Alex Mahon: Thank you. Simplistically, the Public Service Broadcasting Compact is the arrangement by which public broadcasters do things and in return they get other things, whether that is spectrum or a licence. Particularly, they get prominence—that is go high up—on the electronic programme guide, as it was. To be honest, that legislation has not been updated since 2003 and let us assume it started being drafted in 2001 or 2002. The truth is that most people now when accessing long-form content—programmes—do not go through the electronic programming guide any more. They go through the Sky interface or the Amazon interface or the Apple interface.
At the moment, public service broadcasters like us, the BBC and others do not have a guaranteed position of being high up there. Therefore, public service media is of lower prominence or lower availability to many people, whether young or not, which is problematic for our programming ecology in this country. We need an update to that and Ofcom has recommended an update. This would be when you go into your smart television and instead of seeing Q10 or other things along the bottom, you might see BBC or Channel 4. We await the Government enacting that legislation.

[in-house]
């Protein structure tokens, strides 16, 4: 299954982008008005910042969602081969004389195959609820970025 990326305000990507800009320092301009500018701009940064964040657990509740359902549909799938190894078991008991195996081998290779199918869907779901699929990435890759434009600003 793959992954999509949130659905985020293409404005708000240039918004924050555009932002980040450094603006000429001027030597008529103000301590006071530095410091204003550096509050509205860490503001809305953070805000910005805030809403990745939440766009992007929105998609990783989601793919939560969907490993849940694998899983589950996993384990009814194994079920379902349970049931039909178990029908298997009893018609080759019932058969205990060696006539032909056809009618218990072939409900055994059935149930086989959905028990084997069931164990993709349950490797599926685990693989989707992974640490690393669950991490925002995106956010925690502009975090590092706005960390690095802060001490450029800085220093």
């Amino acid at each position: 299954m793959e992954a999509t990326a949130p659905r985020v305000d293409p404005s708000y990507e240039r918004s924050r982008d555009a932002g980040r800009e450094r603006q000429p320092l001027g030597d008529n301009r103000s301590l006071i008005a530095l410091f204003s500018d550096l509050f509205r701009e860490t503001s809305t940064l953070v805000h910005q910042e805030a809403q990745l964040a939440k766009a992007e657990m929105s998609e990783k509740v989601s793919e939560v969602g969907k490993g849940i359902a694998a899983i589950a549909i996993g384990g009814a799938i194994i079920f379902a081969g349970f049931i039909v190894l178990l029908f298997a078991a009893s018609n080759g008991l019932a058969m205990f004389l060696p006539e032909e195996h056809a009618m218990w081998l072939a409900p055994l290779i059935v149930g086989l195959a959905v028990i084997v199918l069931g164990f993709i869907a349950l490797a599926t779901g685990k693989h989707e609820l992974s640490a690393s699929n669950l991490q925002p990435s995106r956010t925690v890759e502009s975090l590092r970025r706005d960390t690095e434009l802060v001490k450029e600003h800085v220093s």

Q114 Chair: That is a reasonable point to make because mostly smart TVs now are all app-based. When you are looking to find your favourite channel or streaming service, they are all there together. Is Channel 4 not readily available in some of these menus?
Alex Mahon: Yes. In many of those smart televisions, you have to pay to be up front and the public service broadcasters generally do not pay as much as some other big global commercial companies. They either cannot afford to or they choose not to. This is about ensuring that in this country, for devices and operating systems with a high degree of market penetration, our public service content would be on the first page so that it is easily and readily accessible to everyone and they can find it without having to work too hard.
Q115 Chair: Presumably, therefore, you will join with the DCMS Committee in saying that we do need some sort of new Communications Act as we go forward. Other than the EPG, is there anything else you would like to see included in the new media environment we find ourselves in?